Johnson not ready to be rushed into key England role

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The Independent Online

A large number of people in English rugby believe Martin Johnson, a uniquely successful captain of the national side, would play a blinder of similar magnitude in the role of team manager. Just one problem: Martin Johnson is not among them. "I would not," he said yesterday, "be so arrogant as to think I could do anything of the sort without the relevant experience. This is not the right time for me. If and when I feel I want to be involved in coaching or management, I'll do something about it. But I wouldn't consider going straight in at England level."

Johnson is far more likely to surface on the new Professional Game Board, which will assume control of the elite professional game in July. "If someone wanted to talk to me about something like that, I'd listen to what they had to say," the former Leicester lock admitted. As both the Rugby Football Union and Premier Rugby, the two bodies with the lion's share of representation on the board, would value his input, he has every chance of receiving an offer.

Talking of Lions, the British and Irish variety confirmed Gerald Davies as manager of the squad scheduled to visit South Africa, the new world champions, for a three-Test series in the summer of 2009. One of the crown jewels of Welsh rugby during its golden era – in the late 1960s and early 70s he was every bit as cherished as Gareth Edwards or Barry John – Davies marked his appointment by mounting a strong defence of the institution's place at the heart of a sport increasingly dominated by narrow national agendas.

"Some see the Lions as an anachronism," said the one-time wing turned rugby chronicler and arch defender of the game's traditional values, at a function to launch a seven-figure sponsorship deal with the banking concern HSBC. "We have the support of a global business brand, we have television and commercial rights very much on our side and we expect 50,000 supporters to follow the Lions in South Africa. If that's an anachronism, let's have more anachronisms."

John Feehan, the chief executive of the Lions, was less than forthcoming on precisely how much the deal was worth – "All I can say is that six of the seven figures are zeros," he remarked – but the figure of £4m was doing the rounds. This much was certain, however: the 2009 venture will generate a vast amount of business by union standards. "When we last toured in 2005, the Lions replica shirt outsold the Real Madrid shirt over an eight-month period and was far and away the most lucrative product rugby has ever seen," Feehan said. "We anticipate another upturn as we move towards South Africa."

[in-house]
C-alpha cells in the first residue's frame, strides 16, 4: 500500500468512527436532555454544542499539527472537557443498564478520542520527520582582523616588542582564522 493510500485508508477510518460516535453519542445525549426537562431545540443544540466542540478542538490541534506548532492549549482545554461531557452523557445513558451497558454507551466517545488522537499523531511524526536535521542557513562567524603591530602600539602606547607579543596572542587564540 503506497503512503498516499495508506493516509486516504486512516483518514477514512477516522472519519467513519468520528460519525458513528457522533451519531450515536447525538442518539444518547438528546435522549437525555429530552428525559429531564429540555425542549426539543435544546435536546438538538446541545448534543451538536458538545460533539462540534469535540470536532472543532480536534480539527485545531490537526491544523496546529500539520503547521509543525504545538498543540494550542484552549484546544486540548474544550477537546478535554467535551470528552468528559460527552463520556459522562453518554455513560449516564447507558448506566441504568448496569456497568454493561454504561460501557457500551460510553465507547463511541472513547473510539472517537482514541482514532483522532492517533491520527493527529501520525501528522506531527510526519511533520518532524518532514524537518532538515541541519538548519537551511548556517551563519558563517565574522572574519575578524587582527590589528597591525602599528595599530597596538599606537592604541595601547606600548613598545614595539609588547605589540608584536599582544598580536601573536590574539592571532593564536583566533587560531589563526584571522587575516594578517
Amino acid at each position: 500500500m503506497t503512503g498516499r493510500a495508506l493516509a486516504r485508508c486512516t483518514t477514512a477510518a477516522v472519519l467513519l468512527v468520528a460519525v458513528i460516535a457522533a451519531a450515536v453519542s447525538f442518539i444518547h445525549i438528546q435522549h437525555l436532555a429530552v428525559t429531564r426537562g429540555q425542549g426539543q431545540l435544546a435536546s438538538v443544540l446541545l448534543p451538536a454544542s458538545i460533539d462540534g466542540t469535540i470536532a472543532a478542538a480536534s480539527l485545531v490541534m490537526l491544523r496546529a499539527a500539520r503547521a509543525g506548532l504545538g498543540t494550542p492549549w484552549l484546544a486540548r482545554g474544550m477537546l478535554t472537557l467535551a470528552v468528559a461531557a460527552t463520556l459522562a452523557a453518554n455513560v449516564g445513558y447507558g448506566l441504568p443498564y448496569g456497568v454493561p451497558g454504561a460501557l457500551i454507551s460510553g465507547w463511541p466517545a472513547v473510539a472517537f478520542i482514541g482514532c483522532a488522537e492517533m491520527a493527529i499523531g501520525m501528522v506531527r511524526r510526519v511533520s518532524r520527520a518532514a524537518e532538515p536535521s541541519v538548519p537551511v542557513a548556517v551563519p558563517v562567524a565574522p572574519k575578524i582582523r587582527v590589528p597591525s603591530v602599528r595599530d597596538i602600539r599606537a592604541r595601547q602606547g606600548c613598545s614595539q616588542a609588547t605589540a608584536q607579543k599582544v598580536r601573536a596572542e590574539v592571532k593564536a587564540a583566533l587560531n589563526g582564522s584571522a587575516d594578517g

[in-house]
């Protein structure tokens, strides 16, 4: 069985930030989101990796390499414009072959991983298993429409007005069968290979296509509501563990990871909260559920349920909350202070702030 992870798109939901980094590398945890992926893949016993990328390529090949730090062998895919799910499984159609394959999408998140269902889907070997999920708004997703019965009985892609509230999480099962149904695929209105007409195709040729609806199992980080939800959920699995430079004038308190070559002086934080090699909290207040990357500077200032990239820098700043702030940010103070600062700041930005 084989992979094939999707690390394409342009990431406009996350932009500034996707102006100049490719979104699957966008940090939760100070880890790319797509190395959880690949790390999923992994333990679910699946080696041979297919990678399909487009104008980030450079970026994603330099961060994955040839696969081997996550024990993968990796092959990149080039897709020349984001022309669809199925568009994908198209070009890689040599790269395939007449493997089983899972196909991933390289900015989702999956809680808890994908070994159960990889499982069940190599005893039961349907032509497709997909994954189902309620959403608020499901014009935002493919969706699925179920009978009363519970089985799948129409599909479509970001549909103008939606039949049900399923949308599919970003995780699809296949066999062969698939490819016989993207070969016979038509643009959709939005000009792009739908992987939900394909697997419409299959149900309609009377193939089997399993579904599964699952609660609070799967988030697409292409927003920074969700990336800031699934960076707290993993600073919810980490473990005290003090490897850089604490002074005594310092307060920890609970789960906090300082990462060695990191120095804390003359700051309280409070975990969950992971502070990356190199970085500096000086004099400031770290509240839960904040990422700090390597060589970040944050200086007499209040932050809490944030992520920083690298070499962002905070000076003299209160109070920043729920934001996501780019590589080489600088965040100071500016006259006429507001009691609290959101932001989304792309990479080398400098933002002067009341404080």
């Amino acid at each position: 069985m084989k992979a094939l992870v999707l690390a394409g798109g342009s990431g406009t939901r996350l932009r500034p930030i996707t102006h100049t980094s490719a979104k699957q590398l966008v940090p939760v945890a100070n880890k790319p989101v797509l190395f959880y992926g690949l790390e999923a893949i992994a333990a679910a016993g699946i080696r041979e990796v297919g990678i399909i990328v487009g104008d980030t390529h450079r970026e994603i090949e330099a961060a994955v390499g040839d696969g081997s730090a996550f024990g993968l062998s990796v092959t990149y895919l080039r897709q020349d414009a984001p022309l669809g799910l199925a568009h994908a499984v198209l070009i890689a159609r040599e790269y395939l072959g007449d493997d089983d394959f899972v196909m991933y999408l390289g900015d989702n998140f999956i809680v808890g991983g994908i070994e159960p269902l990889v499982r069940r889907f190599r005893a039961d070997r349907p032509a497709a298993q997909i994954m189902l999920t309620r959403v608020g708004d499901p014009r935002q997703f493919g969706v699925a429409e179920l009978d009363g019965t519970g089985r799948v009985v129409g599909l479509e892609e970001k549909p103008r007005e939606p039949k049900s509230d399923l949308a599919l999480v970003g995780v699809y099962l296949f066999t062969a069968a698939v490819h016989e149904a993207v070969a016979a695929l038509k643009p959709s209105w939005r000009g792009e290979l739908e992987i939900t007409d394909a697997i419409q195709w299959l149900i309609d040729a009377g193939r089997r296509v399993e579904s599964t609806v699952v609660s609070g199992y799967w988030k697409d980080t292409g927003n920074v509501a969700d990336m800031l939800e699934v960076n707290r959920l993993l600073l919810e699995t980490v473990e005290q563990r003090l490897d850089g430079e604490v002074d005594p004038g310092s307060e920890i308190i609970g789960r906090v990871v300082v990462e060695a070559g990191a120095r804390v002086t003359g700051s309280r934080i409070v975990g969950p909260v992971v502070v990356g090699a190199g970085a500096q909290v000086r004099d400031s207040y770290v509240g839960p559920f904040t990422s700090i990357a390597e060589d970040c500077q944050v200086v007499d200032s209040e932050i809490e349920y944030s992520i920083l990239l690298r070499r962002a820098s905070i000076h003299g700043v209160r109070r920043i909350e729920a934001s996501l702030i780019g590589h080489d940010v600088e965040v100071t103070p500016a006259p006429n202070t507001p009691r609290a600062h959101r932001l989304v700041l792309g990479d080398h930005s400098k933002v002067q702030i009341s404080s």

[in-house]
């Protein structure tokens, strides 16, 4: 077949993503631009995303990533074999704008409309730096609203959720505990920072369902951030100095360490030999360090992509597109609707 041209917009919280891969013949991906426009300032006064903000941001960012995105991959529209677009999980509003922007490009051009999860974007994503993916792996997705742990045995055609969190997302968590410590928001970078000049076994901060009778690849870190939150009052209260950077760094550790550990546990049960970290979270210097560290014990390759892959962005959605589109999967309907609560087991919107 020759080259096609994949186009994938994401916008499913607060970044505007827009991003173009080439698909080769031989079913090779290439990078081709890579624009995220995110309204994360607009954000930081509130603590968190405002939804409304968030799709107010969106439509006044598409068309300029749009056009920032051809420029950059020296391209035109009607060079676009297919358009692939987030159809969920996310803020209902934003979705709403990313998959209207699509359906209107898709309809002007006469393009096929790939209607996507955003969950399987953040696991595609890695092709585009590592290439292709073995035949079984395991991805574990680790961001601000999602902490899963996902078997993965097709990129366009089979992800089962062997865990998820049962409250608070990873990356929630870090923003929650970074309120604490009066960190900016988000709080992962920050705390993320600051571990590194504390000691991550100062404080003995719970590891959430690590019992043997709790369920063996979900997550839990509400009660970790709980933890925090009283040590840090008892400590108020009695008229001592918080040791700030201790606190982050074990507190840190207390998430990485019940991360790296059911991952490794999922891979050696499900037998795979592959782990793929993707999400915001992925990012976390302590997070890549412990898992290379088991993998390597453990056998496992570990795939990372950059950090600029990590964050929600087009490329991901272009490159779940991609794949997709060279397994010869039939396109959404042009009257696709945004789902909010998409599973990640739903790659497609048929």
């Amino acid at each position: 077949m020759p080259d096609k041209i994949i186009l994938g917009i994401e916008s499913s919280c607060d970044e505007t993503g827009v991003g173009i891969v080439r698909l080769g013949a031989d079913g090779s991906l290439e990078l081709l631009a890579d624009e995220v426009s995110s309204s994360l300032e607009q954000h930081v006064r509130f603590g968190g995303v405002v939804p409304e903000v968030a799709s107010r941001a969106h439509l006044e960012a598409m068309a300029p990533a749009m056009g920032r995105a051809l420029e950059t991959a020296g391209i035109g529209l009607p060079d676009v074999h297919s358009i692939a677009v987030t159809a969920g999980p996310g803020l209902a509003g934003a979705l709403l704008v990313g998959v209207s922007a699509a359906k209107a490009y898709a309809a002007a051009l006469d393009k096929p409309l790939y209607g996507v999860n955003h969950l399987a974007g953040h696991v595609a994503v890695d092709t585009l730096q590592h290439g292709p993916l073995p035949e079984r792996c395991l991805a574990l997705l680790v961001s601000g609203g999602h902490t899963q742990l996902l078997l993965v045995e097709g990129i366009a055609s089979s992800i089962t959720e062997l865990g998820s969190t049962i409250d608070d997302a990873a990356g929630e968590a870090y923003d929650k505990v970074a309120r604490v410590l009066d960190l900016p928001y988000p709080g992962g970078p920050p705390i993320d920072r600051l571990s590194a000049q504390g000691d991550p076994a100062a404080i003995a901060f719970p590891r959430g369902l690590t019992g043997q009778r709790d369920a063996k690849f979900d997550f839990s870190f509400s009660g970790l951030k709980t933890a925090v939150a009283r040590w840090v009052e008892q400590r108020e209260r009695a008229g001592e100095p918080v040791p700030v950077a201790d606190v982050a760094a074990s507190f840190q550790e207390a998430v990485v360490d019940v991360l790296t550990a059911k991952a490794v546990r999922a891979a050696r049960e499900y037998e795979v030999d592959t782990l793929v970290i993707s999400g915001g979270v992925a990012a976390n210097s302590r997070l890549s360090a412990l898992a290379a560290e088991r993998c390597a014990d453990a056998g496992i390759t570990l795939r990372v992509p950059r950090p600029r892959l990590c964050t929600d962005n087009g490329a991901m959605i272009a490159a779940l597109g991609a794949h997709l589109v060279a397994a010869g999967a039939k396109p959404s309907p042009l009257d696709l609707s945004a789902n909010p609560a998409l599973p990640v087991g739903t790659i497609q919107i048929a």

The Lions committee, headed by a new chairman in the former Scotland full-back Andy Irvine, will not decide on a coach until the completion of next year's Six Nations Championship, which ends in March. The chances of them looking outside the British Isles are very slim, but they will not necessarily appoint one of the current international incumbents: Brian Ashton of England, Eddie O'Sullivan of Ireland or Frank Hadden of Scotland. Ian McGeechan, the director of rugby at Wasps, is a live candidate for a fourth tour of duty. Interestingly, he also has the vote of Johnson.

Wales, who play the Springboks in Cardiff on Saturday, have recalled Gavin Henson to their starting line-up after travelling to the World Cup in France without him. The celebrity centre from the Ospreys will operate outside his club colleague James Hook, who has beaten the more experienced Stephen Jones to the No 10 shirt.

Morgan Stoddart of Llanelli Scarlets will make his Test debut at full-back in the absence of the injured Lee Byrne, while Robin Sowden-Taylor of Cardiff Blues fills the problem position of open-side flanker.

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